What is urinary incontinence?

Urinary incontinence is any involuntary or unwanted loss of urine and is considered a medical condition. The risk of developing incontinence increases with age, but younger people may also develop it. Women are more likely to suffer from this condition than men.

Incontinence is common and causes distress and embarrassment. Many people go without treatment because they feel uncomfortable discussing incontinence with their doctor. If incontinence affects your quality of life, it is important to seek medical advice. In most cases, incontinence can be treated or cured with various treatment options. These include pelvic floor exercises, drug treatment, or surgery. Together with your doctor you can discuss which treatment is best for you.

Fig. 1a: The male lower urinary tract.

Fig. 1a: The male lower urinary tract.

Fig. 1b: The female lower urinary tract.

Fig. 1b: The female lower urinary tract.

Diagnosis of urinary incontinence

Urinary incontinence is a problem that needs to be diagnosed correctly so that you get the appropriate treatment.

This section lists the different tests your doctor may need to assess your situation. It offers general information about diagnosis and assessment of urinary incontinence. Keep in mind that situations can vary in different countries and hospitals.

Medical history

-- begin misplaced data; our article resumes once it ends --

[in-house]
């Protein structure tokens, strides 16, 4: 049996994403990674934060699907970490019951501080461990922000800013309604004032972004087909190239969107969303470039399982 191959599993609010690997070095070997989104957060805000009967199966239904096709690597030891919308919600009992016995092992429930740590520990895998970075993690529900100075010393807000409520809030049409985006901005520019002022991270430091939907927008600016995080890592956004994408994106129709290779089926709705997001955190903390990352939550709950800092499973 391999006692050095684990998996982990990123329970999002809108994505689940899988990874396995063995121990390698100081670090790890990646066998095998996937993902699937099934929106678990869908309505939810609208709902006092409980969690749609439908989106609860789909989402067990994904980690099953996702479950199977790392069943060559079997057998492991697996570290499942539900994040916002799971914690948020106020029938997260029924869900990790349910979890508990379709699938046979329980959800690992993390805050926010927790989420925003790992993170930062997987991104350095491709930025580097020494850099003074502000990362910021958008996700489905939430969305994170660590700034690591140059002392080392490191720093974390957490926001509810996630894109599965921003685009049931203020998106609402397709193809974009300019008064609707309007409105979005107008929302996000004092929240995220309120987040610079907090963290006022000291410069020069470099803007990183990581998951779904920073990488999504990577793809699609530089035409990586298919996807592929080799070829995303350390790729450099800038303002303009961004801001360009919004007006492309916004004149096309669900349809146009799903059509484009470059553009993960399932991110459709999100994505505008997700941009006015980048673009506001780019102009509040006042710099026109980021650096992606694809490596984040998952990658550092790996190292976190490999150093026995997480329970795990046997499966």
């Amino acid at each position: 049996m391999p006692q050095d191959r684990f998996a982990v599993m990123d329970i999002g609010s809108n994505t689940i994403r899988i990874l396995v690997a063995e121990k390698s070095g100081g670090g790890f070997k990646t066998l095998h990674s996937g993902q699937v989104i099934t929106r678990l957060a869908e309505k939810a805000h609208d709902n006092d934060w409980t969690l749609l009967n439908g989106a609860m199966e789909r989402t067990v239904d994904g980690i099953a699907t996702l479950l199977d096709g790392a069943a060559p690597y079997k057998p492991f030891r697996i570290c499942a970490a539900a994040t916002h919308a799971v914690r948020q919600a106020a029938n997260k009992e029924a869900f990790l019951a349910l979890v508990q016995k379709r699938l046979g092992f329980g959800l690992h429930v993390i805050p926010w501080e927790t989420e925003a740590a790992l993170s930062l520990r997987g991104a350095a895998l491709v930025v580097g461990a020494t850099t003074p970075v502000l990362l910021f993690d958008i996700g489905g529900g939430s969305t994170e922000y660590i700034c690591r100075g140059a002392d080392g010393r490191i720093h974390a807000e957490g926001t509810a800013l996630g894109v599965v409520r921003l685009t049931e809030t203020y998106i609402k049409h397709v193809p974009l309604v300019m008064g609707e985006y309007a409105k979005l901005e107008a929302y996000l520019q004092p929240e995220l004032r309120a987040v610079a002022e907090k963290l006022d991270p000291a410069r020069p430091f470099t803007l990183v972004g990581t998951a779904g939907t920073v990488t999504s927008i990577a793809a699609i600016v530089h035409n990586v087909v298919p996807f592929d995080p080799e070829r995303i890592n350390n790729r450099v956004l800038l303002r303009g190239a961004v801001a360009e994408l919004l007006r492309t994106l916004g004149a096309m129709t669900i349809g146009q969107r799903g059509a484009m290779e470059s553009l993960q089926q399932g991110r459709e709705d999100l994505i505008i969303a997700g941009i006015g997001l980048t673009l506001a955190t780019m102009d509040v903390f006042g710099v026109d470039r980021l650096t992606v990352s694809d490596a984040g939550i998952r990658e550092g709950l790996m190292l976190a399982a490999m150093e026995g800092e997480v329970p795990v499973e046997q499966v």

Your doctor might take a medical history to understand what type of urinary incontinence you have. As part of the medical history your doctor might ask about any other conditions you may have, or medication you take. This can be related to the incontinence or have an effect on your symptoms.

Your doctor may ask you:

If you take any medication

If you smoke

When and how much you drink

If you drink much coffee or alcohol

If you ever had surgery

To describe your bowel habits

If you have ever been pregnant

If you have entered menopause

Your doctor might also ask you about the impact of incontinence on your daily life, for example:

How often you go to the toilet

How often you have urine leakage

If you leak urine when you laugh, cough, or sneeze

If you wake up at night to urinate

If you need to hurry to reach the toilet in time when you feel the urge to urinate

If your bladder does not feel empty after urinating